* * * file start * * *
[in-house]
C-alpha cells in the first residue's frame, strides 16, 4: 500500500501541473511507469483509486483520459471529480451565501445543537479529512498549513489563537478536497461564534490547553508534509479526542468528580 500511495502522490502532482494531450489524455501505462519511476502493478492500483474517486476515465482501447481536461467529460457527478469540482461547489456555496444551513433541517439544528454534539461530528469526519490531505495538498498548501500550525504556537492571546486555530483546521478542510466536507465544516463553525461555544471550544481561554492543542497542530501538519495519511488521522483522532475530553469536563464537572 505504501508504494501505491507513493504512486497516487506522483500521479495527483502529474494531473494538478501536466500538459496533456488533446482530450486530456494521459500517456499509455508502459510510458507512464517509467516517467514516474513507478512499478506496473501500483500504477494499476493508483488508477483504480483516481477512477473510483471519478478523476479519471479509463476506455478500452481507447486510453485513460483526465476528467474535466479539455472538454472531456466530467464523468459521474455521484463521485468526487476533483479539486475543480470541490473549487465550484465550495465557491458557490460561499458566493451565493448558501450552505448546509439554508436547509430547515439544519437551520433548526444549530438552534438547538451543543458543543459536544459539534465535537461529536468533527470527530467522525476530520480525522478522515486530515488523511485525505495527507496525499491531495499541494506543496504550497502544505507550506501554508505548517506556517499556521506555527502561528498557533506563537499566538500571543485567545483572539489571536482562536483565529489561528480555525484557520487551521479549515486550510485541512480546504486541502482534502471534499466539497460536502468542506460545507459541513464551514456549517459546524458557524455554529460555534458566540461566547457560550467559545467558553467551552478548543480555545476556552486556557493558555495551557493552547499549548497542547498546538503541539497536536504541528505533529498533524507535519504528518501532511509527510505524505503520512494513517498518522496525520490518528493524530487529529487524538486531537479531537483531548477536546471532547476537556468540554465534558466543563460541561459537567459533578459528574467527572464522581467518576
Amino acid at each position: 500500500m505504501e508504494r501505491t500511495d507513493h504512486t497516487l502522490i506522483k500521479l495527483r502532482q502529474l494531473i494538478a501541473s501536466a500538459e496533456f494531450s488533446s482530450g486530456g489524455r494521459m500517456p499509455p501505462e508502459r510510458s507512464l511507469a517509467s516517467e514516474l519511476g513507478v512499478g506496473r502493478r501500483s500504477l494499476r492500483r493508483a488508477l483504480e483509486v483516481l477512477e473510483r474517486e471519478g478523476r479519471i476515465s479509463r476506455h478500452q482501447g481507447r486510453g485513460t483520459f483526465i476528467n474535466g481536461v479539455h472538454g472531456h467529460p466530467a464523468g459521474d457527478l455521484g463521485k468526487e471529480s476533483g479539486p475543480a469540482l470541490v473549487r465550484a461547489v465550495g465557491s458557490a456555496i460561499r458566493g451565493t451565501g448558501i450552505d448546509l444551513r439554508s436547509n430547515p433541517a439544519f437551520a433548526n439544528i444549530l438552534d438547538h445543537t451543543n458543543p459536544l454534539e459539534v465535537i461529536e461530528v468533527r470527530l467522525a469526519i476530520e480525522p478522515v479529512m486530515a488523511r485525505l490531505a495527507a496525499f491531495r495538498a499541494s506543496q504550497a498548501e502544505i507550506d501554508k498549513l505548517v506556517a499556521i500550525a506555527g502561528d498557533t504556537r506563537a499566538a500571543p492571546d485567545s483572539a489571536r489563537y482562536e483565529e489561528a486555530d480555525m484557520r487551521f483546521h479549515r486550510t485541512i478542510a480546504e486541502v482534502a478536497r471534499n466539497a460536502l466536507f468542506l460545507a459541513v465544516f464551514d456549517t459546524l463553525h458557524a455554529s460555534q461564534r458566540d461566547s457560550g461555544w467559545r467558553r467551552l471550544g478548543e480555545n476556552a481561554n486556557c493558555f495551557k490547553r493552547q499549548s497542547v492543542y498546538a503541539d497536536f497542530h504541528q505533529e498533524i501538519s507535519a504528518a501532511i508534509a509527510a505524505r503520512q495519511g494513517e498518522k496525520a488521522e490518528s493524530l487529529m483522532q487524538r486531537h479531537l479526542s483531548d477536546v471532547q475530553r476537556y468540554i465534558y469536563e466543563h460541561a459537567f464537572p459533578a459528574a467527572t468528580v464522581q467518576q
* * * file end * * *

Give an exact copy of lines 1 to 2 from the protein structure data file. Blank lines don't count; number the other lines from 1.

[in-house]
C-alpha cells in the first residue's frame, strides 16, 4: 500500500501541473511507469483509486483520459471529480451565501445543537479529512498549513489563537478536497461564534490547553508534509479526542468528580 500511495502522490502532482494531450489524455501505462519511476502493478492500483474517486476515465482501447481536461467529460457527478469540482461547489456555496444551513433541517439544528454534539461530528469526519490531505495538498498548501500550525504556537492571546486555530483546521478542510466536507465544516463553525461555544471550544481561554492543542497542530501538519495519511488521522483522532475530553469536563464537572 505504501508504494501505491507513493504512486497516487506522483500521479495527483502529474494531473494538478501536466500538459496533456488533446482530450486530456494521459500517456499509455508502459510510458507512464517509467516517467514516474513507478512499478506496473501500483500504477494499476493508483488508477483504480483516481477512477473510483471519478478523476479519471479509463476506455478500452481507447486510453485513460483526465476528467474535466479539455472538454472531456466530467464523468459521474455521484463521485468526487476533483479539486475543480470541490473549487465550484465550495465557491458557490460561499458566493451565493448558501450552505448546509439554508436547509430547515439544519437551520433548526444549530438552534438547538451543543458543543459536544459539534465535537461529536468533527470527530467522525476530520480525522478522515486530515488523511485525505495527507496525499491531495499541494506543496504550497502544505507550506501554508505548517506556517499556521506555527502561528498557533506563537499566538500571543485567545483572539489571536482562536483565529489561528480555525484557520487551521479549515486550510485541512480546504486541502482534502471534499466539497460536502468542506460545507459541513464551514456549517459546524458557524455554529460555534458566540461566547457560550467559545467558553467551552478548543480555545476556552486556557493558555495551557493552547499549548497542547498546538503541539497536536504541528505533529498533524507535519504528518501532511509527510505524505503520512494513517498518522496525520490518528493524530487529529487524538486531537479531537483531548477536546471532547476537556468540554465534558466543563460541561459537567459533578459528574467527572464522581467518576